Wednesday 4 August 2021

Catullus 17: Sur le Pont d'Avignon / L'on y danse, l'on y danse.


Verona, Catullus’ hometown, has an ancient bridge at which ceremonies are held – there is in Roman religion a connection between bridges and religion, and hence pontifex `bridge-builder’. The city fears that the bridge is too old for frivolous dancing and jumping and will collapse. Catullus has a solution: throw an old man off the bridge as a kind of atonement. There are indeed some allusions to throwing a sexagenarian off a bridge at some stage of Roman religion – a less attractive side of this religion for people of my age. The poet has a candidate in mind too: an old man who doesn’t take care for his young wife and allows her to have extramarital liaisons. Note that the old man is reproached for that, not his young wife.

 Catullus XVII.

Meter: priapean – ˘ – ˘ ˘ – ˘ – // – ˘ – ˘ ˘ – × (= glyconic plus pherecratean, I have the division marked with a double spacing)                                                     

O Colonia, quae cupis ponte ludere longo,
et salire paratum habes, sed vereris inepta
crura ponticuli axulis stantis in redivivis,
ne supinus eat cavaque in palude recumbat:
sic tibi bonus ex tua pons libidine fiat,
in quo vel Salisubsali sacra suscipiantur,
munus hoc mihi maximi da, Colonia, risus.
quendam municipem meum de tuo volo ponte
ire praecipitem in lutum per caputque pedesque,
verum totius ut lacus putidaeque paludis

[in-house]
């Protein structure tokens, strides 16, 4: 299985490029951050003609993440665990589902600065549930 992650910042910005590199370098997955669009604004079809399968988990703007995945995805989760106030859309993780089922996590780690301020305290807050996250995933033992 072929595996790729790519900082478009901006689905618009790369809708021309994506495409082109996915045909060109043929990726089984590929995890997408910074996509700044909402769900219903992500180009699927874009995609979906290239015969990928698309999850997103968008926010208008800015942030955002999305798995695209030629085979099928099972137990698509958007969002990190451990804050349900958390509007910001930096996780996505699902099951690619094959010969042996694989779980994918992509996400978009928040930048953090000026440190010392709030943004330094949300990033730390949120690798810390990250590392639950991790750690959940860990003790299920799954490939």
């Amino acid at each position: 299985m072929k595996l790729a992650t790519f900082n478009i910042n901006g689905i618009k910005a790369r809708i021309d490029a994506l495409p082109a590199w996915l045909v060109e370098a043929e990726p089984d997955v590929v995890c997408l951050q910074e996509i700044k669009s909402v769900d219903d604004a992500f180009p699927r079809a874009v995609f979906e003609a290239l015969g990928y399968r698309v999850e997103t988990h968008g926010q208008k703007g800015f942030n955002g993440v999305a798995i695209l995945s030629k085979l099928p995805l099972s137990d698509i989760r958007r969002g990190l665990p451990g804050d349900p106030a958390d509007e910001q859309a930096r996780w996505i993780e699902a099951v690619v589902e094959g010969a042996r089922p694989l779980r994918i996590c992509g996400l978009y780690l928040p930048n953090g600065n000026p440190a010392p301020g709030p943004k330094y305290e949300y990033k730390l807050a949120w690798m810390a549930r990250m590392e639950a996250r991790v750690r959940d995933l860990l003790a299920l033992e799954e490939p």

lividissima maximeque est profunda vorago.
insulsissimus est homo, nec sapit pueri instar
bimuli tremula patris dormientis in ulna.
cui cum sit viridissimo nupta flore puella
et puella tenellulo delicatior haedo,
adservanda nigerrimis diligentius uvis,
ludere hanc sinit ut lubet, nec pili facit uni,
nec se subleuat ex sua parte, sed velut alnus
in fossa Liguri iacet suppernata securi,
tantundem omnia sentiens quam si nulla sit usquam;
talis iste meus stupor nil videt, nihil audit,
ipse qui sit, utrum sit an non sit, id quoque nescit.
nunc eum volo de tuo ponte mittere pronum,
si pote stolidum repente excitare veternum,
et supinum animum in gravi derelinquere caeno,
ferream ut soleam tenaci in voragine mula.

Colonia: Verona, though some argue for modern Cologna, a town nearby Verona  

ludere and salire refer to merriment and jumping around at a religious festival

salire paratum habes: you have jumping in readiness

inepta crura ponticuli axulis stantis in redivivis:  the inadequate pillars (`legs’) of the bridge (note the diminutive to denote its shaky construction) standing on reused (redivivis) timber (axulis from axis is a diminutive too and occurs only here)

supinus eat: `falls flat’

cavus: deep

palus paludis (f.): marsh, pool

recumbo recubui (-ere): to fall down

sic: in this way, on this condition

ex tua libidine: for your requirement

salisubsali: this word occurs only here and is probably a genitive (the rites of Salisubsalus)  and the name of a god, probably a cult-name  of Mars, as this word is undoubtedly connected with the Salii, the dancing priests of Mars.

suscipio suscepi susceptum (-ere): to take up, begin

munus maximi risus: a spectacle of hilarious laughter

municeps municipis (m. and f.): fellow citizen

praeceps preacipitis: headlong

lutum: mud

per caputque pedesque: `over head and ears’

verum totius ut lacus = verum ut (but where) etc..

lacus –us (m.): lake (lacus is streaming water while palus is stagnant)

putidus: stinking

lividus: dark blue, dirty

vorago voraginis: abyss

insulsus: insipid, silly